Eventually, I was moved to the locker room after a few players had left the ice to get athletic tape removed from their limbs. Standing in the room surrounded by other reporters and game-worn gear, I realized I could retire if I got everything out of there and sold it on eBay. Only a couple players actually entered the area while I was there, one of whom was goalie Jonas Hiller, who looks about 18 out of uniform. (He's actually 31.)

Finally, a Ducks media employee who was not Lauren O'Gorman–in fact, he was a he–led me and a KTLA cameraman back to the hallway. O'Gorman was there to join us, and she explained to Selänne, who was now in street clothes in front of the locker room door, that the television newsman would get 5 minutes followed by my 15, perhaps with me asking questions as he autographed stuff. Selänne explained he'd do the 5 with Channel 5 but then he'd be off to make a therapy appointment and reconnect with me in about 35 minutes.

So off to Starbucks I went for my therapy session.

We both arrived back in the hallway around the same time, then Selänne led me to a table not too far from where that future cover photo would be shot and where he would sit down to eat a buffet lunch provided by the team. On the way, he exchanged warm greetings with Duck staffers who genuinely seemed to love him.

Here's the story that came out of it:

Teemu Selänne: No Flash In the Pan

On the next page are some things that I don't think made the final cut . . .
-Given Southern California barely supported one pro hockey team, the Los Angeles Kings, back when he joined the then-Mighty Ducks (the first time, in 1996; he'd later go to the Sharks and Avalanche before rejoining Anaheim in 2005), was he hesitant to come here: “Not really. I did wonder whether we have enough rinks, for children more than anyone. The Ducks and Kings have done a good job of opening new rinks. There are a lot of good hockey players and teams coming from here. Really, it's been that way the last few years, and then when both of us won the Stanley Cup it has just exploded here. For juniors, too. But, obviously, we need more rinks.”

-On his sons Eemil, Eetu and Leevi
playing hockey: “All three of my boys play. They are OK players.”

-On why he's opening Teemu's Tavern and Grill in Laguna Beach: “I love Laguna Beach. Laguna is the place.” [It's set to open April 1 in the old French 75 space across from the Surf and Sand resort.]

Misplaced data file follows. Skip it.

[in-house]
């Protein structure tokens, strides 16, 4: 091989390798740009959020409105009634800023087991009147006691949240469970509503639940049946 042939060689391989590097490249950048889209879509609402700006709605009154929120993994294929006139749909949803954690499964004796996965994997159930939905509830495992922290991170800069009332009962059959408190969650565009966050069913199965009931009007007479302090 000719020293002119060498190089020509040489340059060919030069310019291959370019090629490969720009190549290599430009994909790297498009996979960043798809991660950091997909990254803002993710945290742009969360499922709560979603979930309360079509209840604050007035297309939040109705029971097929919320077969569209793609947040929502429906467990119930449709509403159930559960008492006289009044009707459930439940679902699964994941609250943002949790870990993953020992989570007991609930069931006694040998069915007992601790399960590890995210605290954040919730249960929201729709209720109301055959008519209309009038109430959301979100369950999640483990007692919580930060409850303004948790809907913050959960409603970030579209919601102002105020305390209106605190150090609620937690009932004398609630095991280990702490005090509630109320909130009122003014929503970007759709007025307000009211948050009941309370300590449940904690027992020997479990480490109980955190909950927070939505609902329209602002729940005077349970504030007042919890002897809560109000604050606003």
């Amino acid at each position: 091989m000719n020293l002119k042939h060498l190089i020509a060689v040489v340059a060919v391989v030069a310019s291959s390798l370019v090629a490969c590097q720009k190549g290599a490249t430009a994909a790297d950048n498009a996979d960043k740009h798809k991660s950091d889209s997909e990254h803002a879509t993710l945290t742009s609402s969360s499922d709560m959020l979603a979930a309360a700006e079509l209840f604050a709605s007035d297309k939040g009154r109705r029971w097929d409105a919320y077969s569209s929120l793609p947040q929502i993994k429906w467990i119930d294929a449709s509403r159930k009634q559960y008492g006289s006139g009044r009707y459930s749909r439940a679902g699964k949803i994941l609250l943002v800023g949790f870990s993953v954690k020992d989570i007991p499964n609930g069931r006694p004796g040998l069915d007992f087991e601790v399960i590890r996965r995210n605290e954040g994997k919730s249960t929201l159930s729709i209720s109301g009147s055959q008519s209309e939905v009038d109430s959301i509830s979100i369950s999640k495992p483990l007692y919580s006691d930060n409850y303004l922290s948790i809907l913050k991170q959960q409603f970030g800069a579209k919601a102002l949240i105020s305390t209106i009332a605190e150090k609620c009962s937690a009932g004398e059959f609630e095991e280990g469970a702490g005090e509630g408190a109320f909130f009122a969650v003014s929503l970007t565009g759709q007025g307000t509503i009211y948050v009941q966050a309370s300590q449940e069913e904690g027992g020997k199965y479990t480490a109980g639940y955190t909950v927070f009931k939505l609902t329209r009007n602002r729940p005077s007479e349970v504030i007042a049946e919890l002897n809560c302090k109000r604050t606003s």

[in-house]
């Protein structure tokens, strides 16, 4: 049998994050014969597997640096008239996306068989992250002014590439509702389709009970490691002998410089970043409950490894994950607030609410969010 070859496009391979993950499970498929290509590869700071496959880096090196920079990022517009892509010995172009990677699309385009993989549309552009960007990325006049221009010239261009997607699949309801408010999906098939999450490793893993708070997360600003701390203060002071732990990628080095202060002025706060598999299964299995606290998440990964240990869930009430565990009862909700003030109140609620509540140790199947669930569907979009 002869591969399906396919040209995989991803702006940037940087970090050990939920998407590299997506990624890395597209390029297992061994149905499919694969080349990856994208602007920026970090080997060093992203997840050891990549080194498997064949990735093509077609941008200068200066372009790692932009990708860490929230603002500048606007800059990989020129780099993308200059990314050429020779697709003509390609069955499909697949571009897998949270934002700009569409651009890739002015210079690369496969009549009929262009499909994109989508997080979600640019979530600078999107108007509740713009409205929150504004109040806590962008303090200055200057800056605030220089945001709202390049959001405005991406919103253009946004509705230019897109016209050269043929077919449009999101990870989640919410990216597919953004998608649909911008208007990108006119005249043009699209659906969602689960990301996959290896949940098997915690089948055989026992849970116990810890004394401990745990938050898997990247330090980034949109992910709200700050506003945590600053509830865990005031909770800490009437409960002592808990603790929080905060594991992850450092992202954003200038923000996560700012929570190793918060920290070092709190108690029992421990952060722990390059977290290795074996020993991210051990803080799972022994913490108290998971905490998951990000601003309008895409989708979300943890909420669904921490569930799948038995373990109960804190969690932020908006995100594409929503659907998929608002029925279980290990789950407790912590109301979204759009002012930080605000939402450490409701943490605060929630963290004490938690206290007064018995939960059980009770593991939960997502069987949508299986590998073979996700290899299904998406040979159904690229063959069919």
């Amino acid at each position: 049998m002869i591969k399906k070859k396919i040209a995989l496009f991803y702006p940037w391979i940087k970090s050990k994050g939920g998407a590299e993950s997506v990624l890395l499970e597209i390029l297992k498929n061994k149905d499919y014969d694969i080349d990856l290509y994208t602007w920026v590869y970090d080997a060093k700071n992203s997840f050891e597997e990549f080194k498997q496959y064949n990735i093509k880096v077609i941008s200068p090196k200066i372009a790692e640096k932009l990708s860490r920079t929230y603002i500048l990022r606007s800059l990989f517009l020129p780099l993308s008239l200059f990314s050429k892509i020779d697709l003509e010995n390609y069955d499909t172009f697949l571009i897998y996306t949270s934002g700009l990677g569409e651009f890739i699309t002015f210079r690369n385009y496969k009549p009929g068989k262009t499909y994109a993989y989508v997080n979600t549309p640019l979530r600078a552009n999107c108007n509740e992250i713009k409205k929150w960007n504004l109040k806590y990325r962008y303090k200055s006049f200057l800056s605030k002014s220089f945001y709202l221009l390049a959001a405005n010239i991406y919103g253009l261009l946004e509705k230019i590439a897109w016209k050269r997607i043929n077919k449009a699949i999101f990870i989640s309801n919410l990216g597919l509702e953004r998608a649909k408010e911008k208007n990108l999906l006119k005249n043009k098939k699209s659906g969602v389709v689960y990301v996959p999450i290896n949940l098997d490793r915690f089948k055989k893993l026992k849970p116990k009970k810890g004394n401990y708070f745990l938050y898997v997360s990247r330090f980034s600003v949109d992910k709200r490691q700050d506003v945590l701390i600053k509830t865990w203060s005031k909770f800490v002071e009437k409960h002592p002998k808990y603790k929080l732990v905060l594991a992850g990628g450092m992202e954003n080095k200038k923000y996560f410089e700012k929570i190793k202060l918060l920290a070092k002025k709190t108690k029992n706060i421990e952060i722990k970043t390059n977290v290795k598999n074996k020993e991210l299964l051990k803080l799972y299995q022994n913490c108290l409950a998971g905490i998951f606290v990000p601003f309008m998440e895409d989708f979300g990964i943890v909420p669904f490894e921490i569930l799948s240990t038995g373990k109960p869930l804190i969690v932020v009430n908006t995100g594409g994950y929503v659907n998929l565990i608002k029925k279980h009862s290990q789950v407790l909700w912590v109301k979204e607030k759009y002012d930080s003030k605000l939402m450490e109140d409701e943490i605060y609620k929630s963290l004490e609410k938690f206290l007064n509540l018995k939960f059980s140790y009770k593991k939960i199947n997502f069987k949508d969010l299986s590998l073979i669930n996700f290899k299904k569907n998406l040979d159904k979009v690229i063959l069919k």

-On whether the business school education he received for two years in
Finland is helping him in the restaurant business, he said experience is
more relevant, that he and his
business partner did much investigation before acquiring the space
and that he plans to be hands on. Even if it's a huge success, he
take the concept to back to Helsinki. “I try not to be in a
business I can't be involved in. My home is here.”

-On whether he surfs: “I've done a little surfing in the off season. But I'm so busy. I've done it with my boys.”

-On whether his family, who he'd described as “typical Californians,” enjoy their yearly trips with him to his native Finland: “So far, no one has complained. . . . They are very excited when we go.” He did wonder out loud how long that will last.

-On whether he would have
retired had the lockout killed the current season: “It's
a hard question that I get asked a lot. I try to avoid thinking about it. The idea of
retiring was almost impossible to think about, it felt so far away.

I let him finish his lunch alone but then saw him again about a week later, when Gilhooley recruited me to help him and Weekly art director Laila Derakhshanian with the shoot, which was held in a dusty, overhead-pipe-filled section of the Honda Center that, had Disney still owned the team, would have been referred to as “backstage.”

The team had also granted 15 minutes for the photo shoot–or was it 10?–after practice, which again ran long and, again, Selänne did oblige us with more than our allotted time while only rolling his eyes once or twice at O'Gorman with a “help me” look. Ah, well, as one once deemed the sexiest man in Finland, he should be used to being a slave to the camera by now.

As for my assisting duties, I got to shoot some video, stay out of the way and, in what I truly consider an honor, hold a future National Hockey League Hall of Famer's helmet, gloves and, uh, stick. This time, I didn't think once about how much they'd fetch on eBay.

OK, maybe once.